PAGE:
What Contractors Should Do At The Gym
By John Donaldson
Chances are you lift heavy, awkward things from time-to-time, and then you climb a ladder with them. What you have is an “on-the-job” strength benefit, which accountants could never achieve in their office. That’s the good news, but with a cautionary note. Most work is physically task specific, like having the skill and strength to hang dry wall.
Where specific skilled movement and strength fails is when we try to transfer it to something that demands systemic strength. Think of this as the difference between moving a large granite boulder thirty yards in a wheel barrow versus lifting and carrying the same boulder thirty yards. Unless you have routinely lifted and carried progressively heavier boulders, you are likely to fail to lift it, or you’ll lift it and hurt yourself.
That said, I want to make the case for making yourself as strong as possible. Since strength is the ability to apply force, then the more force you produce results in greater work capacity, among other benefits. The most productive way to get strong is by training with a barbell. A barbell can be loaded in very small increments, and it requires the lifter to overcome gravity in a balanced, coordinated movement.
Barbells Win Over Machines
Such a concept should not be new to you. When you bend down and lift a bag of cement your body is moving as a system; your brain tells your body to move in a sequence that moves the load to the desired place. The human body prefers to move things this way, and the barbell is the ideal tool for accommodating the movements we’d like to strengthen.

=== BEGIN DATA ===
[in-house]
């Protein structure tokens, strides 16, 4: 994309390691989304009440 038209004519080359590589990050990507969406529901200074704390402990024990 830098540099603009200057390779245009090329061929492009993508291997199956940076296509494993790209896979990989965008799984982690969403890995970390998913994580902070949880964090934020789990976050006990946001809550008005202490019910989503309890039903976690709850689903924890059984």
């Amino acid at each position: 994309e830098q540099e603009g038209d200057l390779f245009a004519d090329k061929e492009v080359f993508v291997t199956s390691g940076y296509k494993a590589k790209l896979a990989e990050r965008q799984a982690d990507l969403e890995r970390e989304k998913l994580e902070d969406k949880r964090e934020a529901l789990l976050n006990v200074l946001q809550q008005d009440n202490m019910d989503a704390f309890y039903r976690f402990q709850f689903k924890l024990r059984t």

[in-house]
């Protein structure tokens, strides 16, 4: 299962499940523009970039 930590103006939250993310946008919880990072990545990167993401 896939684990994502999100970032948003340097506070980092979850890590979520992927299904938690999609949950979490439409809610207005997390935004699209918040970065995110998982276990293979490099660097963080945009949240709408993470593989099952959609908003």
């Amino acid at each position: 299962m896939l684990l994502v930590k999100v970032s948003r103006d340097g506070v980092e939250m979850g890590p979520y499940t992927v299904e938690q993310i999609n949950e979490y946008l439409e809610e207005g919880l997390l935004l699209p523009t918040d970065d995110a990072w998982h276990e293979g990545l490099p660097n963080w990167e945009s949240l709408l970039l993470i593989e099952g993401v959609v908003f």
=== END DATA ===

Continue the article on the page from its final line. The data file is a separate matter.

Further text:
Why is this? The range the barbell travels and the number of muscles recruited to move our large, bony levers about several joints begins a muscular, skeletal, and cellular stress-adaptation cycle that is unparalleled in weighted human movement. The back squat, overhead press, and deadlift produce more of this training stimulus than any machine based circuit, which moves the body as a collection of unrelated segments.
You can learn more about this approach at www.strartingstrength.com. If you’re interested in training this way, feel free to contact John Donaldson at firstname.lastname@example.org. I can also be reached afternoons and evenings at the Beede Swim & Fitness Center, 498 Walden Street in Concord, across from the high school. 978-287-1015.